“Post-Personal Romanticism is compulsively readable. It is a bracing book that manages to both redirect, and return to, key questions of Romanticist criticism. Earle reads Romanticism not through the lens of a narrow historicism but as an exemplary, if also reflexive, symptom of a post-revolution, post-terror modernity that finds its utopian vistas unrealizable.” —Tobias Menely, author of The Animal Claim: Sensibility and the Creaturely Voice
Post-Personal Romanticism: Democratic Terror, Prosthetic Poetics, and the Comedy of Modern Ethical Life by Bo Earle offers a broad recasting of Romantic lyric’s formal innovations in terms of Hegel’s historical ethics. These innovations attempt to come to terms with the Enlightenment’s paradoxical legacy: industrial and consumerist modernity depends on the Enlightenment norm of rationally autonomous individuality even as it makes this norm ever more implausible. In turn, a key insight of the Romantics is that modernity depends most crucially upon the very elusiveness of this norm of autonomous individuality. The Romantics emphasize that modernity is constitutively a culture of fantasy, a culture self-conscious about the impossibility of its own organizing values and goals.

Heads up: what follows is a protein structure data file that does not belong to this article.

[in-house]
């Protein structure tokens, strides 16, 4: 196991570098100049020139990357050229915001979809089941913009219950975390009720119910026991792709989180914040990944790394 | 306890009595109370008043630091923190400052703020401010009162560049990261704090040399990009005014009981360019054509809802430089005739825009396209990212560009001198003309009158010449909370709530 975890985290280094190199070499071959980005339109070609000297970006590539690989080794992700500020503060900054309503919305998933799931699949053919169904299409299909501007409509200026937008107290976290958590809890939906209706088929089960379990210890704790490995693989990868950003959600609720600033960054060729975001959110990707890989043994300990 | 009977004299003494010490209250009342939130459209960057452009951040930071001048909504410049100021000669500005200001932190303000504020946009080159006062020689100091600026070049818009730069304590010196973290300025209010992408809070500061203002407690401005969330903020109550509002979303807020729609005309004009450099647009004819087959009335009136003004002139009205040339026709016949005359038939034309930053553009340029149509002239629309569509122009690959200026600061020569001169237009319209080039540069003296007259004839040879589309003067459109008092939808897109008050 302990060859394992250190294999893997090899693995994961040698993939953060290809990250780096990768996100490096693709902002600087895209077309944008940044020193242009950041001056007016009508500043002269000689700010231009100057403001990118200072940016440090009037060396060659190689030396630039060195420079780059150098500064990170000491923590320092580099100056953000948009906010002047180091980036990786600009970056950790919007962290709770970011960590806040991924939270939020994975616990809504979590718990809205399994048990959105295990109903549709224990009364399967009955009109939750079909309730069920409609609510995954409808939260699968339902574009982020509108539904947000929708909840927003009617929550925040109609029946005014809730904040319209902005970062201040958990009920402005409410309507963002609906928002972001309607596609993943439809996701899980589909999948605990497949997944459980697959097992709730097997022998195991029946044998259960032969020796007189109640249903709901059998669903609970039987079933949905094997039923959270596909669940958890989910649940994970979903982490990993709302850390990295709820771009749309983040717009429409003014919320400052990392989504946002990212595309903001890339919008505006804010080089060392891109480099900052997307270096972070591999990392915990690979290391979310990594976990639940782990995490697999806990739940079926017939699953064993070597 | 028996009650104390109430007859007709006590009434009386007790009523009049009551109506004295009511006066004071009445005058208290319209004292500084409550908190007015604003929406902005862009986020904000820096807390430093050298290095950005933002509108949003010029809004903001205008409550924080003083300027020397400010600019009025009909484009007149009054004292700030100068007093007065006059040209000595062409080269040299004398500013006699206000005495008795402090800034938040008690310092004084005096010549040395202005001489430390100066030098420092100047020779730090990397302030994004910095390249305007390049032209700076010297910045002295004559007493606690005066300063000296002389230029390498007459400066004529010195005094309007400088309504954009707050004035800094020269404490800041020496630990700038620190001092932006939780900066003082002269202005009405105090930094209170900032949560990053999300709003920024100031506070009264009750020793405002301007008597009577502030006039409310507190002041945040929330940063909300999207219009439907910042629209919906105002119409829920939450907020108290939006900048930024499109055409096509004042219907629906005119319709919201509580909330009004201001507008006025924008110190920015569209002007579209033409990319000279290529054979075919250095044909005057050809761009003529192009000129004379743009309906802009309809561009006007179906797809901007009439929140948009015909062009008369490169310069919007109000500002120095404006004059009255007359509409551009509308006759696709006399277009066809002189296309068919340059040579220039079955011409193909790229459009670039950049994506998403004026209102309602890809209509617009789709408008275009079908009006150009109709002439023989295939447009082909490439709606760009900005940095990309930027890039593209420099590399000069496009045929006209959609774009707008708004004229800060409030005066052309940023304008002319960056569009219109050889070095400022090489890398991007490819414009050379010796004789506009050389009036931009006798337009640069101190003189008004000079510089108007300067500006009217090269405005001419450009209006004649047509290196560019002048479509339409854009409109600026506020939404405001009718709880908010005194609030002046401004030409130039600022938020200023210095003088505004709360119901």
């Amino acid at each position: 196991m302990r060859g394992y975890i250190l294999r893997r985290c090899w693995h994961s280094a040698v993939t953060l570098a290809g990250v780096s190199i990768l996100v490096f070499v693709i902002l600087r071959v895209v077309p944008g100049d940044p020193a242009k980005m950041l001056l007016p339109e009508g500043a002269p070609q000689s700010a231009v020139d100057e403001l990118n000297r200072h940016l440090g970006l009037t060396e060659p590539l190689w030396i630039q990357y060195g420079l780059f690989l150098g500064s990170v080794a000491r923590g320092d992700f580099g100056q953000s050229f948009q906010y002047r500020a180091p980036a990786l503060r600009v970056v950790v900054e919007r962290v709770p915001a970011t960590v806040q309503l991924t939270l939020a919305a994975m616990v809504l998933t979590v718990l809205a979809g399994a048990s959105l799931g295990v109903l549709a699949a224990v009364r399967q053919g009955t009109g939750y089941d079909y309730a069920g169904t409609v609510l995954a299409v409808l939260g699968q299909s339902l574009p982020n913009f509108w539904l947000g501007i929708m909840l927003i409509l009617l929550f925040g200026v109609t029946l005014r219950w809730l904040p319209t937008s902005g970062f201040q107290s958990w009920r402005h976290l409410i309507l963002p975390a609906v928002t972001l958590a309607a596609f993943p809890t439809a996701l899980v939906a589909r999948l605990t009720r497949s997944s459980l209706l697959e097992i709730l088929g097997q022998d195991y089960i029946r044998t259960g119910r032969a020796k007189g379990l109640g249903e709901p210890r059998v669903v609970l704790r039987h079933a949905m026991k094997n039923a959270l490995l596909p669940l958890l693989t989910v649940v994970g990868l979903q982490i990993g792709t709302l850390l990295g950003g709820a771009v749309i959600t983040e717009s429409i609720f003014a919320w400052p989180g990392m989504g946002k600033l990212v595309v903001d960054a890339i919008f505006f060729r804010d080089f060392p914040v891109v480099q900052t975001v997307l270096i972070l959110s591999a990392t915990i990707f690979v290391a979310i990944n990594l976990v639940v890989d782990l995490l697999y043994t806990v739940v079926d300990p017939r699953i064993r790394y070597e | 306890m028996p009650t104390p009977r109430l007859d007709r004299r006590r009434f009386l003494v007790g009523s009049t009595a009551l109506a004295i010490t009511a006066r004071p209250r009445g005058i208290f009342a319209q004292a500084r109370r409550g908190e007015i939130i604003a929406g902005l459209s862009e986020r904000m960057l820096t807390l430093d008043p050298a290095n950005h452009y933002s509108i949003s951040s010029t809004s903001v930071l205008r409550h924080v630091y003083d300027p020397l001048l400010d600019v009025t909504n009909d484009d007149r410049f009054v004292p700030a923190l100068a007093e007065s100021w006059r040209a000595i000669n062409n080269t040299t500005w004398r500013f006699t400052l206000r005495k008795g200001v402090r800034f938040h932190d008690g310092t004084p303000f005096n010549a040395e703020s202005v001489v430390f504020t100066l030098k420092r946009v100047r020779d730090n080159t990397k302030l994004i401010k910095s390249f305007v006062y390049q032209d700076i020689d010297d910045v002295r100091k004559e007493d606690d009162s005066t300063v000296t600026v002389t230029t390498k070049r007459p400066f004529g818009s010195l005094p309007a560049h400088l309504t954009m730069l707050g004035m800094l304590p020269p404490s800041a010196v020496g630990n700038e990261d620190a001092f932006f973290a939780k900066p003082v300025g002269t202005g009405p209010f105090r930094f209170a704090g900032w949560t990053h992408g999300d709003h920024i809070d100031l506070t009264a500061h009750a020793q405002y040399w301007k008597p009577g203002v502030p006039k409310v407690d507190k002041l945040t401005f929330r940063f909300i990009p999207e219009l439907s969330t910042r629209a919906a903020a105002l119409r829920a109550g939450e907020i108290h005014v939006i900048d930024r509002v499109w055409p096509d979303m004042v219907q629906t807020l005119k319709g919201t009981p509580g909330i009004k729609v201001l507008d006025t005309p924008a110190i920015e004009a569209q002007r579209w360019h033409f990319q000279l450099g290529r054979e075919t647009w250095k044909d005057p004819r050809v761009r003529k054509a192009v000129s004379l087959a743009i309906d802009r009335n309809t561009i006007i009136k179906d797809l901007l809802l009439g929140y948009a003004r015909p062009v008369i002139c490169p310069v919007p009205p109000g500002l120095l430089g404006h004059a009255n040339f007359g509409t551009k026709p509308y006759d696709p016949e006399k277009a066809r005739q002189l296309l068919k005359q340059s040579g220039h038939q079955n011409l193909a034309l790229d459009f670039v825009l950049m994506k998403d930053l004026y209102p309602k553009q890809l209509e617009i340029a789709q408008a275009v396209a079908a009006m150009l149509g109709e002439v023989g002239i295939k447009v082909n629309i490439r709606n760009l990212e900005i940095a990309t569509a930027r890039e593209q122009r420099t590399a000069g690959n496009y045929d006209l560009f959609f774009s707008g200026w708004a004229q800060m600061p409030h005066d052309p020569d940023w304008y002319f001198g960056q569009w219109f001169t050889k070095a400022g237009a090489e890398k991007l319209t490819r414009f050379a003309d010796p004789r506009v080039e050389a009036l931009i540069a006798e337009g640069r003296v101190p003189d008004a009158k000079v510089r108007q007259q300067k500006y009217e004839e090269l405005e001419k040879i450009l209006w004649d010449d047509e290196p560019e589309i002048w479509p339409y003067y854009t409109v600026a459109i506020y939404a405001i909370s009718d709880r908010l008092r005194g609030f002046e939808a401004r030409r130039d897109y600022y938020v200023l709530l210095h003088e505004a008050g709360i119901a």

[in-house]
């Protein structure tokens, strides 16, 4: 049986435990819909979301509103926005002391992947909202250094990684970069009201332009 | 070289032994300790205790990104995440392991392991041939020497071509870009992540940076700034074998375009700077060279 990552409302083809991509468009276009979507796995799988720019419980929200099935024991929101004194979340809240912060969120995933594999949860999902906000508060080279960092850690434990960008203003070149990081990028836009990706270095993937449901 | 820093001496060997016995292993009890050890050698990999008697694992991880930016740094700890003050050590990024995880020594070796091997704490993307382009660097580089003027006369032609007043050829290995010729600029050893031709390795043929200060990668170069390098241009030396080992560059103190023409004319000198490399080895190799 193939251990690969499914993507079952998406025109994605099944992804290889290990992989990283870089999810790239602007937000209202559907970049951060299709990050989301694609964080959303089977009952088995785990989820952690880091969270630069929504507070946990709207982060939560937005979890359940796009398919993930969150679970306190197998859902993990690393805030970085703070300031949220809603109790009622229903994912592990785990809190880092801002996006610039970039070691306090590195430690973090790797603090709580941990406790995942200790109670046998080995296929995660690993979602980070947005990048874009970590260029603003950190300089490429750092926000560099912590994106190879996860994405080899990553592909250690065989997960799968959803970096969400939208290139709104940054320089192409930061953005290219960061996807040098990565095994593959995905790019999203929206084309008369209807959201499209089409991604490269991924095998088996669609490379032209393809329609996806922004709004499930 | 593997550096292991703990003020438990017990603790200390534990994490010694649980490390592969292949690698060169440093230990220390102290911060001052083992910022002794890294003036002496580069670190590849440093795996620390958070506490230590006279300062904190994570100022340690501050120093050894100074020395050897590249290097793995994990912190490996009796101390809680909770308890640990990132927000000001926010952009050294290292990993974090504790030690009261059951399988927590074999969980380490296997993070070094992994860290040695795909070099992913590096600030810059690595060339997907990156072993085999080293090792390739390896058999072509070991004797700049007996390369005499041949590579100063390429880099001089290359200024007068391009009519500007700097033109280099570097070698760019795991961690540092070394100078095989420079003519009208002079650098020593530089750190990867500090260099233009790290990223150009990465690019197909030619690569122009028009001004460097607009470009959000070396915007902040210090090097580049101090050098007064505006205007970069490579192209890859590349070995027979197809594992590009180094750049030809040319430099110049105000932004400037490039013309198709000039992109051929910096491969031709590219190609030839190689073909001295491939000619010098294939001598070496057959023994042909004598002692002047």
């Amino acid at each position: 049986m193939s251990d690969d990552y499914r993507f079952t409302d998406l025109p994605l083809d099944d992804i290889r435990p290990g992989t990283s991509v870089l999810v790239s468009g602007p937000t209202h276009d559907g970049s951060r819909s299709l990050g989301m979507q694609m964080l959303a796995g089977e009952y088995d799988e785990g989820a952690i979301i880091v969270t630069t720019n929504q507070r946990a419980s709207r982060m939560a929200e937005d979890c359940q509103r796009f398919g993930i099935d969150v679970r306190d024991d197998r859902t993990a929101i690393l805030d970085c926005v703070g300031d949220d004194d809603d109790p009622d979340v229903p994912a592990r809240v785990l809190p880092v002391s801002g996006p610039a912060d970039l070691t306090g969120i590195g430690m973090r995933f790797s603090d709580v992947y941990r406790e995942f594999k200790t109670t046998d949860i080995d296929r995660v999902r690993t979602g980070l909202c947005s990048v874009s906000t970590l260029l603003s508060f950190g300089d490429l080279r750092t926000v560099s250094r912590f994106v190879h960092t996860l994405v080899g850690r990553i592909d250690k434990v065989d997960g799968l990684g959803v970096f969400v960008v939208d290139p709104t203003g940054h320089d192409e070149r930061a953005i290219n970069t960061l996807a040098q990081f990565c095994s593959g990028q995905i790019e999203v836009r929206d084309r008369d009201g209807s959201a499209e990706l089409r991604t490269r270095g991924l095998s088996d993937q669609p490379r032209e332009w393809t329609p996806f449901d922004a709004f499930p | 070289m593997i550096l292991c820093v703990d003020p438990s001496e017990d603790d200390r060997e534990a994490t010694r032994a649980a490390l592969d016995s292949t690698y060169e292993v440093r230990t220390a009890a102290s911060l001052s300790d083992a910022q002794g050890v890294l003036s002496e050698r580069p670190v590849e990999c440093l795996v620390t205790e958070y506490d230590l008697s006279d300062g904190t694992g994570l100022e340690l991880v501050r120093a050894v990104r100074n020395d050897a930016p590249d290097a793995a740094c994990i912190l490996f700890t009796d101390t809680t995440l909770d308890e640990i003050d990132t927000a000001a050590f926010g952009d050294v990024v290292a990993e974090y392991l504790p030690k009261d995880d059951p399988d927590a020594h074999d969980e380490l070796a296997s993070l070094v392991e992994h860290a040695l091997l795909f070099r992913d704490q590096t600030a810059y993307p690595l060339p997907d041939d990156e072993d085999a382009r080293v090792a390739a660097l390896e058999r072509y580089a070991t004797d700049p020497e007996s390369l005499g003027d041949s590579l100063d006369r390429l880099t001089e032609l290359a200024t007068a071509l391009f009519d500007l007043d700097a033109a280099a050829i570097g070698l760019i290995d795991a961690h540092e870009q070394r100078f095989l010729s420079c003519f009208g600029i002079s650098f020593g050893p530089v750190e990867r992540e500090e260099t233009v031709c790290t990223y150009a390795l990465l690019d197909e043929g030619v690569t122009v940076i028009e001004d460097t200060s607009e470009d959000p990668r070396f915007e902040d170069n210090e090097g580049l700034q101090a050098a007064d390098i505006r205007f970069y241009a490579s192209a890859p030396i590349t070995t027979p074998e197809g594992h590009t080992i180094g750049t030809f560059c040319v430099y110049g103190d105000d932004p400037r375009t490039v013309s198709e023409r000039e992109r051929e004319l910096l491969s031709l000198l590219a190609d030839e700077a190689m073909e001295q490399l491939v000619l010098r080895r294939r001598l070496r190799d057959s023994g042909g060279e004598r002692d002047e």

Tracing this insight to Hegel’s suggestion that modern subjectivity is in some sense post-individual or even posthumous, Earle argues that signature Romantic lyrics offer a way forward that avoids postmodernism’s wholesale rejection of autonomous selfhood. With chapters on Wordsworth, Blake, Byron, Shelley, and Keats, Earle traces how Romantic lyrics mine this interminability to recover figurative emblems or masks of selfhood from experiences of its inevitable normative failure. This model is of particularly urgent value today when the costs of modern narcissism, economic exploitation, and political imperialism have come to include the normalization of torture, signature drone strikes, and climate change.
Bo Earle is Assistant Professor of English at the University of British Columbia.
British Literature and Modern World Order, 1750–1830
Gothic Villains, Byronism, and the Nineteenth Century Seduction Narrative
Temporality in the Nineteenth Century British Long Poem
Monique R. Morgan